Bogdan's story shows that abandoned children need so much more than a roof over their heads: they need security and healing.

Give Toward Healing

Help equip parents and heal hurting kids with a gift below.

$125: send a parent to the 2019 refresh conference (for adoptive and foster families)

$400: send a family to the 2019 Refresh Conference (2 parents, 2 children)

$600: monthly salary for the director of our new aging-out program from children from foster care

Gifts of any amount toward these funds are always welcome.

Sponsor a Child (Patricia's Story)

“It’s beautiful to have a chance to have a family who loves you.”
- Patricia

Rescued from abandonment in the hospital, Patricia came to live at Hope House during its early years, shortly after the fall of Communism. She recovered quickly from severe neglect and malnourishment, but her adoption at a year old is what truly changed her life. The love of Patricia’s new parents and grandmother gave her a chance at a better future. Today, she is studying to become a social worker so that she too can help children in need. Patricia's story shows how powerful a loving family can be in forever changing the future of a child.

“I was very blessed to have parents,” Patricia told us. “I think it's beautiful to have a chance, a chance to have a family who loves you. It is much easier to face all the difficulties that come along the way in your life when you have parents beside you, than to go through life alone."

Sponsor a Child

Connect with an individual foster child through sponsorship. Give, pray, and even communicate with your child. See which children need sponsorship here.



Change a Culture (Bianca's Story)

“A family is a wonderful gift because they support me and help me fulfill my dreams.” - Bianca

Bianca was born into a family with a devastating heritage of abuse. Adopted at three years old, she now knows not only the love of her mother and father, but the love of her heavenly Father. One of Bianca’s greatest joys is praising the Lord in song.

“Having a family is a wonderful gift to me,” Bianca told us. “They’ve supported me, and helped me fulfill my dreams of becoming a singer. Last year, when I decided to get baptized, they encouraged me and stood beside me to keep this great decision to follow Christ.”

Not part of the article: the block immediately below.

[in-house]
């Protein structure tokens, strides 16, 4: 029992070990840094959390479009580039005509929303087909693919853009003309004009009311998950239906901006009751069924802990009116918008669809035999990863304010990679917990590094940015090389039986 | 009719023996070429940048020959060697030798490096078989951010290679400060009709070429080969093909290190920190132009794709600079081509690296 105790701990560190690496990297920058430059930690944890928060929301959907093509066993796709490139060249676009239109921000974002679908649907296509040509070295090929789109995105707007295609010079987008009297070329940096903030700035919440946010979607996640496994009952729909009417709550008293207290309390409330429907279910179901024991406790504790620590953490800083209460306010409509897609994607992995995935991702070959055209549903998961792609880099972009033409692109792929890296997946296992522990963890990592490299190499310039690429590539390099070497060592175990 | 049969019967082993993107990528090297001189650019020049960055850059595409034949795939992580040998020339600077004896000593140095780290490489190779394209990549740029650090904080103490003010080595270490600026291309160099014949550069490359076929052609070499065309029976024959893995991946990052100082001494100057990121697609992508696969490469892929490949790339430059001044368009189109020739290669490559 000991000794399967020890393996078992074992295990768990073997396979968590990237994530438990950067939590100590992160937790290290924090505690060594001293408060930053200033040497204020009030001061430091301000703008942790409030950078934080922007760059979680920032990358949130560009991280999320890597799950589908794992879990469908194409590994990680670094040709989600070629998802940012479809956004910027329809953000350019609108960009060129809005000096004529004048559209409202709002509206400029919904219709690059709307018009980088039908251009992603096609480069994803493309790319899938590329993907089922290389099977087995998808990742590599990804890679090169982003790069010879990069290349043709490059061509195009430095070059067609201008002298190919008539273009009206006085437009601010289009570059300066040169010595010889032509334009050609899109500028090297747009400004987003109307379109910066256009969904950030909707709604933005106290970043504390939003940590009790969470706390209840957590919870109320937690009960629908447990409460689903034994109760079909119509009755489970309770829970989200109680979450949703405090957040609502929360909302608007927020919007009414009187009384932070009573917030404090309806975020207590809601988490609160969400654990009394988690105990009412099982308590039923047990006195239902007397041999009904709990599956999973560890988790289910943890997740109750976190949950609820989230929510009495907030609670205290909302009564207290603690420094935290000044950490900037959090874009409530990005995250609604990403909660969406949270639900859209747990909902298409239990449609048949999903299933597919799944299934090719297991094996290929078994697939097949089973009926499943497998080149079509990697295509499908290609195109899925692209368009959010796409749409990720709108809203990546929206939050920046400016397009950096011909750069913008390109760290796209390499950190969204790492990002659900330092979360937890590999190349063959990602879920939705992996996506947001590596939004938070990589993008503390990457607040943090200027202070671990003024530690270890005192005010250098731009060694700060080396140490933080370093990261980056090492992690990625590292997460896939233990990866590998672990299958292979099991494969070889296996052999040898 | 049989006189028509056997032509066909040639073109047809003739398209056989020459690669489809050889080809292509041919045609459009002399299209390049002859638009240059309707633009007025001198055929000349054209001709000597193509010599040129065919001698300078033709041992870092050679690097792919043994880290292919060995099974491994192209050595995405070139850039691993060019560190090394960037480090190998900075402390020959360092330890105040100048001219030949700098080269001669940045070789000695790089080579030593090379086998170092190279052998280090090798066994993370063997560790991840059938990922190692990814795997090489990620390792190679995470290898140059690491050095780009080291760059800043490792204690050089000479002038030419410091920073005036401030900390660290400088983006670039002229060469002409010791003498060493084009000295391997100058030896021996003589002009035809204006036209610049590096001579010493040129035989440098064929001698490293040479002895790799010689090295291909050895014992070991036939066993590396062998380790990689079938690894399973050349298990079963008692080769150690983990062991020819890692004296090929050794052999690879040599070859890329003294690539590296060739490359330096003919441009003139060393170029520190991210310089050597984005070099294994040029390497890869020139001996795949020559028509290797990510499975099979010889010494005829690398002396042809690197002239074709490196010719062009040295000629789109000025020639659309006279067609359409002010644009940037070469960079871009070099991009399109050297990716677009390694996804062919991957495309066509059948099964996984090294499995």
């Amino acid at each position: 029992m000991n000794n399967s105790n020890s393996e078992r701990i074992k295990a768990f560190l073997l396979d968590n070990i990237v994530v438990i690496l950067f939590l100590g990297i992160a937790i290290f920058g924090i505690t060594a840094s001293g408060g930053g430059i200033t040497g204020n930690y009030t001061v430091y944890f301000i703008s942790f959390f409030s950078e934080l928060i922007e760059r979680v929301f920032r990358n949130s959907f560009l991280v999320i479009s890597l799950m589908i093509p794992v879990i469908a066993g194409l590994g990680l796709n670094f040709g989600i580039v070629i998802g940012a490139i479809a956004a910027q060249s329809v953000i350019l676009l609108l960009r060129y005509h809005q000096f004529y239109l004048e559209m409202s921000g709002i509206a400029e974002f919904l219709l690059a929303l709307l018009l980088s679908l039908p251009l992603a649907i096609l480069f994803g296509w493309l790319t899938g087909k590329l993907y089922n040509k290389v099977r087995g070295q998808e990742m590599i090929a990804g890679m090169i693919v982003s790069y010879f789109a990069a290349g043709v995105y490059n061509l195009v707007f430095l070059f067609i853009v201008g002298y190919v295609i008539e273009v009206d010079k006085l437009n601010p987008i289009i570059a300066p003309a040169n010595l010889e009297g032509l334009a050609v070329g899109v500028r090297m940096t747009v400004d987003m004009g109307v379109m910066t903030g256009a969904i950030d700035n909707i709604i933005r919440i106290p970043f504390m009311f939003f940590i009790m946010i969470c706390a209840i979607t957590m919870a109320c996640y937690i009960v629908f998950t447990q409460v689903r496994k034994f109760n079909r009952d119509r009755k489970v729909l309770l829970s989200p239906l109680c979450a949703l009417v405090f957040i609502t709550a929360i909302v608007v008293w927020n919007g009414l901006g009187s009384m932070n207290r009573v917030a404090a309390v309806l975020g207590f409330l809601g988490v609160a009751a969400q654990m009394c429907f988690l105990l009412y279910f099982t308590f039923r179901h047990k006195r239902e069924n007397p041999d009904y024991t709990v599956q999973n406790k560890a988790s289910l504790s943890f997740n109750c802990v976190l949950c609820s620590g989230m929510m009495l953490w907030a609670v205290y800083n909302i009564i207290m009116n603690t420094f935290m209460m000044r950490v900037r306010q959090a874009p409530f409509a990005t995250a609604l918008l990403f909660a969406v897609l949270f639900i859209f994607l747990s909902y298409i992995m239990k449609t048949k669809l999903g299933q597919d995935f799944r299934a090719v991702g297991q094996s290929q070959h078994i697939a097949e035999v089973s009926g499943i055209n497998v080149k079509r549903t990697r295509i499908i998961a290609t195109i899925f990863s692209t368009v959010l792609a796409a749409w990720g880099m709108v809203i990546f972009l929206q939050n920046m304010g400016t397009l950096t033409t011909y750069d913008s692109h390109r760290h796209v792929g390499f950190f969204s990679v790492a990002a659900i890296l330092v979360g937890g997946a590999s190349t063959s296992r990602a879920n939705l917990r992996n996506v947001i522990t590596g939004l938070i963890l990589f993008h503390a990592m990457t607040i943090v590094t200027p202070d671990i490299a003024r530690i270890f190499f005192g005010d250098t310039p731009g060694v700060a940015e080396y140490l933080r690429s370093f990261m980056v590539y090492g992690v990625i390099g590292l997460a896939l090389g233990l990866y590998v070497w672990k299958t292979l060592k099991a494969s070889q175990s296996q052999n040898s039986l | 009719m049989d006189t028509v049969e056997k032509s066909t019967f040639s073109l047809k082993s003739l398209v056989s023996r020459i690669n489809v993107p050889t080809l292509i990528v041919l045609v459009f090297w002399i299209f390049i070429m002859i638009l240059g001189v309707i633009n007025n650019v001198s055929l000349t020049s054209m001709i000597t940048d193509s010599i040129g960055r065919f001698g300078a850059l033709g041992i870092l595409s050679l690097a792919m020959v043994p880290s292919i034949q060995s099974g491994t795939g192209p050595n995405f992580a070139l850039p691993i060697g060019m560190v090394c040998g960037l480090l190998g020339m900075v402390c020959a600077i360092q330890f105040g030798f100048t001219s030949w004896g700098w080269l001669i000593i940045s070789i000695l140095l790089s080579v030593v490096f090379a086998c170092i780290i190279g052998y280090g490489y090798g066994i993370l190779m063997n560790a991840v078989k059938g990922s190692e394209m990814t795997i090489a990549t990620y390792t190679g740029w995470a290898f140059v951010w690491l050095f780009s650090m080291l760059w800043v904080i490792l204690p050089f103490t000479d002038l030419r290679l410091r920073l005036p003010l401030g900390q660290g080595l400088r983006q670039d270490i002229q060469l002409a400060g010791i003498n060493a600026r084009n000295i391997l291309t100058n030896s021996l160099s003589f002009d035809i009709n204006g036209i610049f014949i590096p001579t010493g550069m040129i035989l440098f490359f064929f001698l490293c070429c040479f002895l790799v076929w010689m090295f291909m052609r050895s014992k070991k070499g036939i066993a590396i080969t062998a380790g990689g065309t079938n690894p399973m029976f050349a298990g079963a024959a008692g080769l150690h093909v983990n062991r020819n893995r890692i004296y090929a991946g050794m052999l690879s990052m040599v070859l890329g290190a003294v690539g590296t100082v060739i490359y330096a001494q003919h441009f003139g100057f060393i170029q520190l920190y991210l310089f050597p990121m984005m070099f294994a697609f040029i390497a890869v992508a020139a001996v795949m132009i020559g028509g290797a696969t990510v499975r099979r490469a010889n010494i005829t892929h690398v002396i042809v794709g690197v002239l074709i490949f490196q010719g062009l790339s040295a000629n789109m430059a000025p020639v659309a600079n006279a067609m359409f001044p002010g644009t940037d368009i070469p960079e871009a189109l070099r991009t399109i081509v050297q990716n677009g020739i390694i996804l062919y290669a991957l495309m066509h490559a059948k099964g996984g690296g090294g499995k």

Bianca’s parents are helping her pursue her dreams in music. But tens of thousands of abandoned Romanian children are still waiting to fulfill their dreams of a family. The gifts below will help us fight to change a culture and help more children escape the system, through the Romania Without Orphans movement.

Change a Culture

Support Romania Without Orphans, our national adoption and orphan care movement, with a gift below. To learn more, visit Romania Without Orphans’ English-language website here.

$400: gas (travel to churches & meetings)

$6,000: Lobbying expenses for one year

$10,000: car for Romania Without orphans director

$30,000: Annual Adoption Conference

Gifts of any amount toward these funds are always welcome.

Corina is Coming to America!

Corina Caba, our Romanian Director, is coming to town!

She travels from home to home in Romania every day, visiting and caring for countless children and parents, and now she is traveling across the sea to share her stories with us. Many of you have gotten to "know" Corina through our newsletters, videos, and posts over the years, but there's nothing like meeting face-to-face.

In September and October, Corina will be visiting homes, churches, groups, and events in the Chicago, IL area (September 13-30) and Northern Virginia area (October 1-16). In these gatherings, she will be sitting down on a personal level to open up her heart behind the last 20 years of Romania Reborn’s work.

If you are in or near these areas, you may catch up with Corina at a public event (listed below), or contact us about hosting a home meeting. You may also contact us if you want information about attending a home meeting.

Public Speaking Events:

Sunday, September 23

Romanian church(es) in the greater Chicago area. Information coming soon!


Sunday, September 30

Faith Fellowship Church  

3724 Washington St, Oak Brook, IL 60523

Corina is sharing for 20 minutes during the 11 a.m. worship service, followed by a fellowship meal.